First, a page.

“Scipio” is best known as the name of the masterful Roman general, Scipio Africanus, who defeated Hannibal during the Second Punic War. Thanks to researchers at the University of Louisville and Brigham and Women’s Hospital, he may soon have to share his nominal glory with an ongoing clinical trial.
The phase 1 study, “Cardiac Stem Cell Infusion in Patients with Ischemic cardiOmyopathy” (SCIPIO), set out to do something perhaps even more impressive than beating the Carthaginians. SCIPIO was the first in-human trial to assess whether cardiac stem cells (CSCs) can restore heart function in patients suffering from post-myocardial-infarction heart failure. The CSCs were isolated and expanded from a 1 gram atrial tissue sample taken from each patient during their coronary artery bypass. Three to four months later, about one million CSCs were transplanted into each patient’s heart – the advantage of this design is the minimized risk of rejection due to the autologous source of the cells.
Over the following year, the patients’ left ventricular (LV) cardiac functions and their infarct sizes were assessed using echocardiography and MRI. The results of the study are nicely summarized in this commentary from The Lancet:
The results from SCIPIO raise new optimism because the study is based on rigorous quality standards and the reported benefits are of an unexpected magnitude. Patients were carefully characterised before their controlled allocation to cardiac cell therapy or control 4 months after initial coronary artery bypass surgery when there was a stable decrease in left ventricular function. Cardiac resident stem cells were thoroughly analysed for their phenotype and regenerative potential. Left ventricular function was assessed on the basis of objective and subjective measures by use of two different imaging modalities (three-dimensional echocardiography and MRI), New York Heart Association functional status, and a quality of life questionnaire. There was no change in left ventricular function and functional status in seven control patients. By contrast, 14 of 16 patients who received cardiac stem cells and could be studied by echocardiography had improved left ventricular function and the seven patients who were studied by use of MRI had reduced infarct size. The benefit was surprisingly large, with a 24% relative infarct size reduction and an 8·2% absolute improvement in ejection fraction after 4 months. The benefit not only persisted but was even greater in the eight patients studied after 12 months. Of note, no adverse effects were reported, confirming the excellent safety of cardiac cell treatment.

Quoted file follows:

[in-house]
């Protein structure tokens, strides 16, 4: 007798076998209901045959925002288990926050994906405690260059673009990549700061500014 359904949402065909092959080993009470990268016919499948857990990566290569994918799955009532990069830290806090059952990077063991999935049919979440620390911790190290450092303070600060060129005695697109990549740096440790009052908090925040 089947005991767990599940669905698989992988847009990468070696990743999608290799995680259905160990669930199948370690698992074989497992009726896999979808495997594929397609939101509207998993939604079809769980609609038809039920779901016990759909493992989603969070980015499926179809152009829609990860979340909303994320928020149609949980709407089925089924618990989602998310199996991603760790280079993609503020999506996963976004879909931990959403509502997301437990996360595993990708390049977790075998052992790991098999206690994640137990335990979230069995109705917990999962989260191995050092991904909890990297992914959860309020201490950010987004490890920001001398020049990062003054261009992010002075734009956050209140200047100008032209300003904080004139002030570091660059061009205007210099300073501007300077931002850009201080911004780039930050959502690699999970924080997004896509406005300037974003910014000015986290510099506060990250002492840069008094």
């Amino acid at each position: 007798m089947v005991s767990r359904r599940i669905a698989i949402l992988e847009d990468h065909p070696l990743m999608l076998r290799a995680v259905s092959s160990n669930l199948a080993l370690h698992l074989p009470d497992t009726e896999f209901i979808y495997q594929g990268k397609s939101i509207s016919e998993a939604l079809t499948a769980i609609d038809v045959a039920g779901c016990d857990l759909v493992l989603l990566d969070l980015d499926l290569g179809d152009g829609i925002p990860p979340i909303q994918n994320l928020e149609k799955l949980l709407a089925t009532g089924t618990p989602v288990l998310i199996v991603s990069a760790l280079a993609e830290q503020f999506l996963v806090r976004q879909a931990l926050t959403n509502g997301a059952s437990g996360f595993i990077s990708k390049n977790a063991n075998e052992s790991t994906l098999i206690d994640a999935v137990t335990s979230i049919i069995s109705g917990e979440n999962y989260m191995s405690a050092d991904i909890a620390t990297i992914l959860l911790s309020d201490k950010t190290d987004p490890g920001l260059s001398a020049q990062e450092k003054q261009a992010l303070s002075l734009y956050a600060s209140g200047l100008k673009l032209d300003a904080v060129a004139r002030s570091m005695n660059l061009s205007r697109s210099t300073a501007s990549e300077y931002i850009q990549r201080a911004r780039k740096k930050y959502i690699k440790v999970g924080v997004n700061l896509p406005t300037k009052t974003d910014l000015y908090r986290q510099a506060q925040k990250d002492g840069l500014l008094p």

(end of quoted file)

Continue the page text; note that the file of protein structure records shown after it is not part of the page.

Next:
We corresponded with study author, Dr. John Loughran, about the current status of the SCIPIO trial as well as the applications of the technology:
Shiv Gaglani, Medgadget: The paper concludes, “The data from our study warrant further, larger, phase 2 studies.” What is the current status of the SCIPIO trial?
Dr. Loughran: We have enrolled 20 CSC-treated patients, all of whom have been treated with CSC infusion. The trial is currently closed to enrollment. All patients are followed at serial time points for 2 years. We are working diligently on the creation of an IND application to the FDA for a Phase 2 clinical trial. We hope for this next investigation to be underway within 2 years.
Medgadget: Please comment on the feasibility of, or alternatives to, using autologous CSCs for the broad application of this medical technology?
Dr. Loughran: We have shown, during the course of conducting this trial, that the process of isolation and expansion of this resident stem cell population is safe and feasible. The results of the trial also demonstrate the process of CSC infusion is safe and feasible. The ability to perform this intervention in a larger subset of heart failure patients will require us to include patients that are not solely dependent on surgery for tissue samples. As you may know, the vast majority of heart failure patients do not require surgery. Dr. Anversa’s laboratory demonstrated the ability to isolate and expand CSCs from biopsies taken ex vivo. This will broaden the scope of patients that can be included in CSC investigations.
The breadth of application of this technology concerning the spectrum of cardiovascular disease is currently limited to treatment of ischemic cardiomyopathy. We get many requests for the treatment of non-ischemic cardiomyopathies. Unfortunately, at this time we are not sanctioned to investigate the application of CSC therapy in the setting of other cardiovascular pathologies. There is always the possiblity that, in the future, investigations targeting other disease processes may be the focus of this exciting new treatment strategy.
It’s always encouraging to see basic science work transitioning to the bedside. We look forward to following this study as it progresses into phase 2 and, hopefully, beyond.
Commentary in The Lancet: SCIPIO brings new momentum to cardiac cell therapy
Clinical Trial Description: Cardiac Stem Cell Infusion in Patients With Ischemic CardiOmyopathy (SCIPIO)